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      Inhibition of SARS-CoV-2 main protease: a repurposing study that targets the dimer interface of the protein

      a , b , c , b , d

      Journal of Biomolecular Structure & Dynamics

      Taylor & Francis

      COVID-19, drug repurposing, main protease, novel target site, molecular dynamics

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          Abstract

          Coronavirus disease-2019 (COVID-19) was firstly reported in Wuhan, China, towards the end of 2019, and emerged as a pandemic. The spread and lethality rates of the COVID-19 have ignited studies that focus on the development of therapeutics for either treatment or prophylaxis purposes. In parallel, drug repurposing studies have also come into prominence. Herein, we aimed at having a holistic understanding of conformational and dynamical changes induced by an experimentally characterized inhibitor on main protease (M pro) which would enable the discovery of novel inhibitors. To this end, we performed molecular dynamics simulations using crystal structures of apo and α-ketoamide 13b-bound M pro homodimer. Analysis of trajectories pertaining to apo M pro revealed a new target site, which is located at the homodimer interface, next to the catalytic dyad. Thereafter, we performed ensemble-based virtual screening by exploiting the ZINC and DrugBank databases and identified three candidate molecules, namely eluxadoline, diosmin, and ZINC02948810 that could invoke local and global conformational rearrangements which were also elicited by α-ketoamide 13b on the catalytic dyad of M pro. Furthermore, ZINC23881687 stably interacted with catalytically important residues Glu166 and Ser1 and the target site throughout the simulation. However, it gave positive binding energy, presumably, due to displaying higher flexibility that might dominate the entropic term, which is not included in the MM-PBSA method. Finally, ZINC20425029, whose mode of action was different, modulated dynamical properties of catalytically important residue, Ala285. As such, this study presents valuable findings that might be used in the development of novel therapeutics against M pro.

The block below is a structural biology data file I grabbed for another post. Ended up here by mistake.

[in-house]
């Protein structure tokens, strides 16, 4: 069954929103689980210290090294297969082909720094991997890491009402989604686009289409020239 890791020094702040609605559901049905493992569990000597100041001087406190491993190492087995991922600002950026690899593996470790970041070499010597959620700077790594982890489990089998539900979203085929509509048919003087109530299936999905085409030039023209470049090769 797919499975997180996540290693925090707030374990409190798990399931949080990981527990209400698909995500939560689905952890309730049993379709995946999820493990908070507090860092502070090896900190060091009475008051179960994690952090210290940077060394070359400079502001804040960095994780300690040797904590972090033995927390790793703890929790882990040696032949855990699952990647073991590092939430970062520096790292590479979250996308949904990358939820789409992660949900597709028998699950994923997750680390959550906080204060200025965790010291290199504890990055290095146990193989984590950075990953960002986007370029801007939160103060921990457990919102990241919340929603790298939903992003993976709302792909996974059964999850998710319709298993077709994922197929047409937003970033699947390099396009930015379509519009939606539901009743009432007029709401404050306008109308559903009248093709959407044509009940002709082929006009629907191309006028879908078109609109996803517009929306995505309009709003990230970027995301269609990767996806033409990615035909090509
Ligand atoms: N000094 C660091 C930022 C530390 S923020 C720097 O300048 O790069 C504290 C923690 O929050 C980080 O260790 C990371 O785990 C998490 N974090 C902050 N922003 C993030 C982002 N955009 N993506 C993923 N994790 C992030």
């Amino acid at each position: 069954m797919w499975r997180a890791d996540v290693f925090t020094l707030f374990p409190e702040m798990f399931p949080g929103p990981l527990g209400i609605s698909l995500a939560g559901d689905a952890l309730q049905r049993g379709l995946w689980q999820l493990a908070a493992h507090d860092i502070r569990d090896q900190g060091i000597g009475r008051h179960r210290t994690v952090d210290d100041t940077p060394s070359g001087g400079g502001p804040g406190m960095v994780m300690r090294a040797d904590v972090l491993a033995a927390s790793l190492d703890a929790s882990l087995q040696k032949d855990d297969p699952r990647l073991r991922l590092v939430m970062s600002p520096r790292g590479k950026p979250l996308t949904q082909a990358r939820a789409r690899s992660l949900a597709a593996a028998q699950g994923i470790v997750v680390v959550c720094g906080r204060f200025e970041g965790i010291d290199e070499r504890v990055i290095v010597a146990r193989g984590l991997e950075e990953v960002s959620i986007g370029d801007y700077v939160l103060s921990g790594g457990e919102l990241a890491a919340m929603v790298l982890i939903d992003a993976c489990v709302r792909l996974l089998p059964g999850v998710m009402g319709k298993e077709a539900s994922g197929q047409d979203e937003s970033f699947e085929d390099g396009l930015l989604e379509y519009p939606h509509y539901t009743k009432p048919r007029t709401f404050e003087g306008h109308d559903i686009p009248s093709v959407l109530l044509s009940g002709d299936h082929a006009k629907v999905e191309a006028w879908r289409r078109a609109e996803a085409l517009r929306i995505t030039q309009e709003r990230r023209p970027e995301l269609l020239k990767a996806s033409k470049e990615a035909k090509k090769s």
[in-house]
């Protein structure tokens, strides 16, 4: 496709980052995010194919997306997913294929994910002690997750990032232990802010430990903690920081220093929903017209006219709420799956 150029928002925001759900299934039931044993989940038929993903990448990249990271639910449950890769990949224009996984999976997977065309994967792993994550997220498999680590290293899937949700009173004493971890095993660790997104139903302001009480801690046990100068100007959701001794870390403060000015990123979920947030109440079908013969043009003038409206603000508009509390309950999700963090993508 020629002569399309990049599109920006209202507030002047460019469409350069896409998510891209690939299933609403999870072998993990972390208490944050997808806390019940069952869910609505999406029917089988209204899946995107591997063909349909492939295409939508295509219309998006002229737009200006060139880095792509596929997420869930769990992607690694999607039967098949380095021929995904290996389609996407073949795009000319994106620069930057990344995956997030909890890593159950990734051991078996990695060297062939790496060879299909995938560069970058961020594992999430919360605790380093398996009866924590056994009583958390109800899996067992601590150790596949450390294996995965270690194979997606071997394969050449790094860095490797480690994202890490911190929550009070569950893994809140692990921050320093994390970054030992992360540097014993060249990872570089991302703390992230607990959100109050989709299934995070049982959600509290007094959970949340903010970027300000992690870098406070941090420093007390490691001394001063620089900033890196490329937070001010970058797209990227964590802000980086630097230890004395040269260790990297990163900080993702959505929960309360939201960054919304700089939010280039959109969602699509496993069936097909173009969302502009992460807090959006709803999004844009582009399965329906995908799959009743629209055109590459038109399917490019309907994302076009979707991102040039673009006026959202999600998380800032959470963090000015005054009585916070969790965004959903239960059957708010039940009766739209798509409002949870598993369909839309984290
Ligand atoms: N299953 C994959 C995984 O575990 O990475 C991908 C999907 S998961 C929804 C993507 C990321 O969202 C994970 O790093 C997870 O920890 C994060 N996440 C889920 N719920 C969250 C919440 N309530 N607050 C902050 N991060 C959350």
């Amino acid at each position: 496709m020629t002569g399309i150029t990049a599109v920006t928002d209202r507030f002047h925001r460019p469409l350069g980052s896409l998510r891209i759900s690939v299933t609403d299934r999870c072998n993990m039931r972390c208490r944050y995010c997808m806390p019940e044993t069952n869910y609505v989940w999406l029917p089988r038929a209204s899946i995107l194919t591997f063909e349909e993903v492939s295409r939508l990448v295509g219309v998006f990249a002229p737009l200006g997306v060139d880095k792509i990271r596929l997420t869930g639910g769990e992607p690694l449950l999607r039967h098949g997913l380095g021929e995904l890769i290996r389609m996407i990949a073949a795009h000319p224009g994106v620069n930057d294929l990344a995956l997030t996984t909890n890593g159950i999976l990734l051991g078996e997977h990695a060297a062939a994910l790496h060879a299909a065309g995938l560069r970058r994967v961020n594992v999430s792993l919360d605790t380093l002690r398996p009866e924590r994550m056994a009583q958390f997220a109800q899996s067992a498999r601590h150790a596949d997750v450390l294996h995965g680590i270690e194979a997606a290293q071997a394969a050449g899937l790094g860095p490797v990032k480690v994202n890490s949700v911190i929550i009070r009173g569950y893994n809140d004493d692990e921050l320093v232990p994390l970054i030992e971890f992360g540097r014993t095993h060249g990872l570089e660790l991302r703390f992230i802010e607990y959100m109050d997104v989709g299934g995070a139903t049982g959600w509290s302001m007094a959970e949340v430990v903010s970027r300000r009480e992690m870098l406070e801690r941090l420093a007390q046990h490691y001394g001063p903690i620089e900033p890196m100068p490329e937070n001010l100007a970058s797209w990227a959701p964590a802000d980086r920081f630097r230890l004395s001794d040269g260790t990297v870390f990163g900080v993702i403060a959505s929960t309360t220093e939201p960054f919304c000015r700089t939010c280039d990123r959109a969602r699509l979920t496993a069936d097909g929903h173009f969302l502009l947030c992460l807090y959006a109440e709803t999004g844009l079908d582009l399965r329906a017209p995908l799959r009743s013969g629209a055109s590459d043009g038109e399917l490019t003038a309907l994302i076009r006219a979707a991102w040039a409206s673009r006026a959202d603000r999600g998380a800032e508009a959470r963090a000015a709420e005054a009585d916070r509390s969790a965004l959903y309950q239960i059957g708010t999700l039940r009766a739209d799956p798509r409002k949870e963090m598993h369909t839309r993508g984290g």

Communicated by Ramaswamy H. Sarma

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          Most cited references 89

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          A pneumonia outbreak associated with a new coronavirus of probable bat origin